HC Deb 25 July 1955 vol 544 cc817-8
40. Mr. Sorensen

asked the Minister of Health approximately how many mentally defective children were admitted into appropriate institutions in 1954; how many are now awaiting admission; what are the proposals or plans for increasing accommodation for mental defectives; to what extent there is a shortage of nursing and other staff; and what is the estimated number of mentally defective or retarded children who are daily attending from their homes special schools or institutions.

Mr. Iain Macleod

Figures in age groups for 1954 are not yet available, but the number of children admitted in 1953 was 1,311. Children awaiting admission at the end of 1954 totalled 3,475, of whom 2,086 were urgent cases. Plans for more hospital beds so far approved include some 7,000 beds for mental defectives of all ages. There is an estimated shortage of approximately 2,000 nurses and some 70 doctors. At the end of 1954 7,150 mentally defective children were attending occupation and industrial centres daily from their homes, and I understand that 15,635 educationally subnormal children were attending special schools as day pupils.

Mr. Sorensen

Is the Minister aware, in view of these still serious figures, that a very great burden rests on many families, causing sometimes tragic conditions in the home? What is he doing to expedite the supply of both nurses and hospitals for this unfortunate type of patient? Might I also ask him what has been done particularly in regard to the special schools mentioned in the latter part of my Question? Has any attention been paid to that?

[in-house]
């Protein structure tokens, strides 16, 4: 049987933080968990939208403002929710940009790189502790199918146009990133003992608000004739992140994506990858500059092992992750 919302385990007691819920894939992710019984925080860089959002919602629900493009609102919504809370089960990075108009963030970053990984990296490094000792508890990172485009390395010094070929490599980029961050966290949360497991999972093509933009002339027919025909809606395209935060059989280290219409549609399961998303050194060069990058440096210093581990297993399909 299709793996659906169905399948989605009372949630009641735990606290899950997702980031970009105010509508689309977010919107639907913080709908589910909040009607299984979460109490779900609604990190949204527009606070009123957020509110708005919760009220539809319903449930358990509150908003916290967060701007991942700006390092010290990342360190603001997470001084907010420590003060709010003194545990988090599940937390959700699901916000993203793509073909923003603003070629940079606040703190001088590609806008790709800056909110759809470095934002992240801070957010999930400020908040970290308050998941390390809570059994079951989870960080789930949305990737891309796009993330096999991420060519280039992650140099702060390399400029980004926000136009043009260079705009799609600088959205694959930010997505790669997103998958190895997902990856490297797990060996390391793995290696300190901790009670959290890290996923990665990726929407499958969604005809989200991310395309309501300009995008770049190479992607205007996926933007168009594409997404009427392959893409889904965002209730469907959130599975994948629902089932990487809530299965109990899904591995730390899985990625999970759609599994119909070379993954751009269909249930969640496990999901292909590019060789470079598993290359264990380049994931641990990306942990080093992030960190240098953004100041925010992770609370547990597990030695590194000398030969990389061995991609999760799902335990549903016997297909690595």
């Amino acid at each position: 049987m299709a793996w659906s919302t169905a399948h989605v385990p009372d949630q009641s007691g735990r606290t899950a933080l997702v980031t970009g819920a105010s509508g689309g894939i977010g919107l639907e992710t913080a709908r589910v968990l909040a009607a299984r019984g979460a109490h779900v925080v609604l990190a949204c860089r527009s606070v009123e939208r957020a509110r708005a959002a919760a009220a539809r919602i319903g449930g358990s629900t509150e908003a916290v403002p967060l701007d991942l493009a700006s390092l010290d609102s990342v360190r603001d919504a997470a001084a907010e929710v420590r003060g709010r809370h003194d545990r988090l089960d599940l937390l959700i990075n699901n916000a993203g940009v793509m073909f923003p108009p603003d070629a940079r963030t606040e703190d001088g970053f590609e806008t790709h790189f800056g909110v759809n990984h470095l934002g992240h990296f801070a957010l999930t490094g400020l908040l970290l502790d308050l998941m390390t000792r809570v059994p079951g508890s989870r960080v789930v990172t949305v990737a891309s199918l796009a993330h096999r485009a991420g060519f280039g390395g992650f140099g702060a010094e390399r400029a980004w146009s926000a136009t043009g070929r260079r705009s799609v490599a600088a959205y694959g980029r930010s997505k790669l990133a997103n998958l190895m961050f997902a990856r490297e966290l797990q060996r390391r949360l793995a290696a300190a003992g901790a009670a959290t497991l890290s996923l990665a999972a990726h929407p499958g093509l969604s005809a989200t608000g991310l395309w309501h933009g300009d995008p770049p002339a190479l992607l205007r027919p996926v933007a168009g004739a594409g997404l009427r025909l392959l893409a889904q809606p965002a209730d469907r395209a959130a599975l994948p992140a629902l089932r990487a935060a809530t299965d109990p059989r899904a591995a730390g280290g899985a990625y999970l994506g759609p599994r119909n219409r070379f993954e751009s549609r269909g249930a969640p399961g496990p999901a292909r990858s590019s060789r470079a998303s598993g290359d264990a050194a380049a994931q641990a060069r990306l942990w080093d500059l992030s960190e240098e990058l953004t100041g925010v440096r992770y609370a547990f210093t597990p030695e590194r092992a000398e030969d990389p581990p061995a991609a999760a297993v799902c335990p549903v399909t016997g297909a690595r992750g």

Mr. Macleod

The query about the special schools should more appropriately be put down to my right hon. Friend the Minister of Education. As far as the first part of the Question is concerned, we are concentrating deliberately on this shortage which is most serious in the whole of the field of the National Health Service, and all our publicity drives and the new campaign we are having this autumn will be particularly directed towards the mental field.

Mr. Nicholson

Is my right hon. Friend aware that there are many cases of children whose removal to some home or institution is urgently desirable from every point of view, but that there is no vacancy for them and the parents very often cannot afford to pay to go to a private institution? Is there any provision for financial help for these people while such children are awaiting a vacancy?

Mr. Macleod

I think the best method of dealing with the case which my hon. Friend has in mind is for the local authority to use the powers given under the circular to arrange short-term care for the child so as to enable the mother to go on holiday and have a rest, thus relieving the burden of the waiting period until a place can be found for the child.